German court throws the book at RapidShare


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Book publishers claimed a key legal victory over a large European website that was found to have hosted copies of pirated books.

A court in Hamburg, Germany, has declared that ‘copyrighted literary works are unlawfully being made publicly available in the context of a share-hosting system on the Internet,’ a group of six major publishers said Wednesday.


The court on Feb. 10 ordered RapidShare and its owners, Christian Schmid and Bobby Chang, to ‘promptly block access’ to pirated books and ‘take precautions going beyond this in order to prevent ... further similar infringement.’

The company, based in Switzerland, did not respond to an e-mail requesting a statement.

Book piracy has become a growing concern for publishers as they begin to distribute more of their titles in digital formats on devices such as’s Kindle, Sony’s Reader or the upcoming Apple iPad. To combat piracy, publishers have been quietly issuing so-called takedown notices to websites that host or facilitate the sharing of pirated books, requesting the sites to delete or shut down access to the files.

Their suit against RapidShare is among the industry’s first concerted efforts to tackle a website and is akin to lawsuits lobbed by music labels against Napster in 1999 and 2000 for copyright violations. The six publishing plaintiffs were John Wiley & Sons, McGraw-Hill, Macmillan, Reed Elsevier, Cengage Learning and Pearson.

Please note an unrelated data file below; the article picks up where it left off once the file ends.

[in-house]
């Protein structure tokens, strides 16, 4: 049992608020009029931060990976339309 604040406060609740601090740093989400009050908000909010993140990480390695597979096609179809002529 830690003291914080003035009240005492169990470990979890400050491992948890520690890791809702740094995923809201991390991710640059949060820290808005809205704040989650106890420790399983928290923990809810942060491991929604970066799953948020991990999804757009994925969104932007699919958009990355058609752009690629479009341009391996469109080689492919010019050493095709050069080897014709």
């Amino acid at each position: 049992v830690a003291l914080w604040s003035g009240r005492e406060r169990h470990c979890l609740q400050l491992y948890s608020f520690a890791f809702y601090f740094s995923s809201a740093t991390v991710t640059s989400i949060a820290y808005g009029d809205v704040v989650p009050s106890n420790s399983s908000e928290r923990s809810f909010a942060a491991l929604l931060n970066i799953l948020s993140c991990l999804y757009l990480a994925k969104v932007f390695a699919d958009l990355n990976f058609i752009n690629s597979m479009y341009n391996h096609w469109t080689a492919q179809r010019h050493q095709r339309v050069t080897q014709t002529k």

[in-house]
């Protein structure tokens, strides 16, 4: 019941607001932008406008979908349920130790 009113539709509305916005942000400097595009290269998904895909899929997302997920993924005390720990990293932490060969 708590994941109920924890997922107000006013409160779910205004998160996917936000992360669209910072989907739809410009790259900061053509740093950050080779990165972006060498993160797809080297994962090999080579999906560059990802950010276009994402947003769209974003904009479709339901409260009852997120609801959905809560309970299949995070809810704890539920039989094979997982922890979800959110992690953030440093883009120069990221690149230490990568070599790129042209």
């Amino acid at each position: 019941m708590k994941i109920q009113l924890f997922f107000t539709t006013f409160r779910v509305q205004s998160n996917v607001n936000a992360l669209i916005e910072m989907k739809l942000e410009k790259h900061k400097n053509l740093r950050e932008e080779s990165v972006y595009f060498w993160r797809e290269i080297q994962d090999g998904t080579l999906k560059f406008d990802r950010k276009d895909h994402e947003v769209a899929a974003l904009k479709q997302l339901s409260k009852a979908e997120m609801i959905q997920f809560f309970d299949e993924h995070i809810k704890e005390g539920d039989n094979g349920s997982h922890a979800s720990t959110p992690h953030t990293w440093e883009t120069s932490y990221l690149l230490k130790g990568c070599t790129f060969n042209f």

RapidShare accounted for 36% of the 53,000 takedown notices issued by publishers between July and December, according to a study by Attributor, a content monitoring consulting service based in Redwood City, Calif. The site attracts more than 42 million visitors a day, representing just under 3% of the world’s Internet users, according Web traffic tracker Alexa Internet.

-- Alex Pham

Follow my random thoughts on games, gear and technology on Twitter @AlexPham.